At the Society of Editors' conference, the Times editor

James Harding revealed the plan to charge its online content by early next year

and admitted that the Times ‘had contributed to the culture of free'.  The

planned paywall package will include a subscription service for loyal readers

and a 24 hour access for less frequent readers. However, the Times has not

decided the pricing level.  Once the plan is implemented, the Times will

become the first national newspaper in the UK

to charge its online content and end the ‘culture of free' in the UK newspaper



of Media Week Will Cost 18 Jobs
The weekly magazine, Media Week, owned by the Haymarket

Group, announced its closure and redundancies of 18 editorial staff. 

Affected staff are undergoing a consultation with Haymarket. Other titles in

the Haymarket Group are also affected by the business restructuring plan. The

monthly publication, Revolution, will become a quarterly supplement within

Marketing. A ‘centralised hub' of reporters is expected to be formed to cover

the media, advertising and marketing sectors across the weekly titles within

the Brand Republic portal of the Haymarket Group.

16 November

Europe: Online Ad Spending to Increase More

than 7% in 2010
In the recent report, the Marketers' Internet Ad

Barometer, conducted by the European Interactive Advertising Association

(EIAA), predicts that online advertising spending across Europe

will be increased by 7.6% yearly. Meanwhile, traditional TV advertising

spending will certainly follow an opposite tendency.


Europeans More Likely to Pay for Online News as Americans
A study conducted by the Boston Consulting Group (BCG)

shows that 48% of American internet users would pay for online news at an

average rate of $3 a month. However, respondents from European countries showed

a higher percent (around 60%) of support for online paid content.  The

Italians would pay an average of $7 for online news. John Rose, head of the BCG

explained that the low percentage of Americans who would pay for online news is

due to the vast and rich amount of free online news that are available to them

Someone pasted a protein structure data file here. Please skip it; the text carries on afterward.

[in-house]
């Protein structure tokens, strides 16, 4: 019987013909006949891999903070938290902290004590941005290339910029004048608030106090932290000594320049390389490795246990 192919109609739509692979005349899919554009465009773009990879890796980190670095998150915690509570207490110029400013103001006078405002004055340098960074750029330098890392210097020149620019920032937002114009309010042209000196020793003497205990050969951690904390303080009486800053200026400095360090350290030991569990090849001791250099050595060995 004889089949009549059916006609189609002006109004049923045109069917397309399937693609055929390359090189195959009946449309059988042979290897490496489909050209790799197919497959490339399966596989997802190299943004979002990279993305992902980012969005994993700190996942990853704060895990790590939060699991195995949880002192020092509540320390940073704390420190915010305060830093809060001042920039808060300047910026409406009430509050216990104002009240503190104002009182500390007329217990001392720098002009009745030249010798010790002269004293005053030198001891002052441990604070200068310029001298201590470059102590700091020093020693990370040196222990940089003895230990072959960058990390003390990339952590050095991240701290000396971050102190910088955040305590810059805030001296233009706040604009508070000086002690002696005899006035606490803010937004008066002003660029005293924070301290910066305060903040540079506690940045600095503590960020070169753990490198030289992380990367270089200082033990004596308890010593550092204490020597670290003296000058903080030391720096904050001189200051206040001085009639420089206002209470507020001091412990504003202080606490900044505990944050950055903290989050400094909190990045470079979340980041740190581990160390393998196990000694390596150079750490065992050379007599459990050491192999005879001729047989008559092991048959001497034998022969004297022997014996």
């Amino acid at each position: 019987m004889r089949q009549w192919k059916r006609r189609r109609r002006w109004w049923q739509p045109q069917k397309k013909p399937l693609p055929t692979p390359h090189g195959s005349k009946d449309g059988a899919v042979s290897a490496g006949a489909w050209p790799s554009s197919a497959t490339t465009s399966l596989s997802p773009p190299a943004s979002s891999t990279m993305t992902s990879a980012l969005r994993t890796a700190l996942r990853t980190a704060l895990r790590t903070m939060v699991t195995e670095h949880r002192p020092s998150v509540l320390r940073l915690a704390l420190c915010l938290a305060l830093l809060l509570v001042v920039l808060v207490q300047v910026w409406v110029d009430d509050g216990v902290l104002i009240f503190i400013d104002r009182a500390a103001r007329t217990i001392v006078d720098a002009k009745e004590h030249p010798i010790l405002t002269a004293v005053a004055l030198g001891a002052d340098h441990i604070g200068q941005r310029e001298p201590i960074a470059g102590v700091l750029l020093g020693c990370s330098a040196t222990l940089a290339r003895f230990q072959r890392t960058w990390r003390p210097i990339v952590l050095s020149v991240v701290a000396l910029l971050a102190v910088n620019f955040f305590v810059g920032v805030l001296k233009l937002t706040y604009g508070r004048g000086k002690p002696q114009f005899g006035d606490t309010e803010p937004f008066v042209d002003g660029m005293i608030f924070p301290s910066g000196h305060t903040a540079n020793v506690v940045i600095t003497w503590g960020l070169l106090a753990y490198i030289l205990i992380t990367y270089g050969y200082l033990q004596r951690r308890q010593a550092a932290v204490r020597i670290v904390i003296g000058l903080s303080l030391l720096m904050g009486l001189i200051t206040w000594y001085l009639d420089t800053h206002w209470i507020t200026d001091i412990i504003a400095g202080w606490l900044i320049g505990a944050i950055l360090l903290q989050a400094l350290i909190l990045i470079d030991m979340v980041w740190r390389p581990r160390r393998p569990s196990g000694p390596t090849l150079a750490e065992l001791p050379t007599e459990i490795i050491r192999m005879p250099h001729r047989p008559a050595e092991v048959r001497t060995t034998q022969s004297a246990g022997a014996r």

than to their European counterparts.

13 November

US: More Job Cuts at the NYT and Change of Strategy at CNN

The New York Times Service is to

cut around 28 jobs in the editorial team and move its office for services to Florida. Non-union

employees were also told that contributions to their pensions will be stopped

at the end of this year. They will only receive an additional 3% of their

salaries as the new pension contribution scheme. In October, the New York Times

already announced its plan to cut 100 jobs by the end of this year (see MCJ 20

Oct). In broadcasting, CNN has taken ‘cost-effective' measures cutting back its

web video production and laid off four web anchors. The management claims that

the current practice at is not ‘cost-effective' and that the company

will put more resources to on-demand video. Under the new plan, seven employees

will be hired for the production of on-demand video.

12 November

: French Broadcasting

Giant Announces over 50% Drop of Revenues
The largest French private television, TF1, announced a drastic drop of

54% of overall revenues since the beginning of this year. Compared to last

year's figure, the economic contraction led to a 19% decrease of advertising

revenues in TF1. Contrary to many observers, the recent removal of advertising on

public broadcasters did not boost revenues of private broadcasters.

Finland: YLE May Resort to

Cutting Jobs or Channels to Cut Costs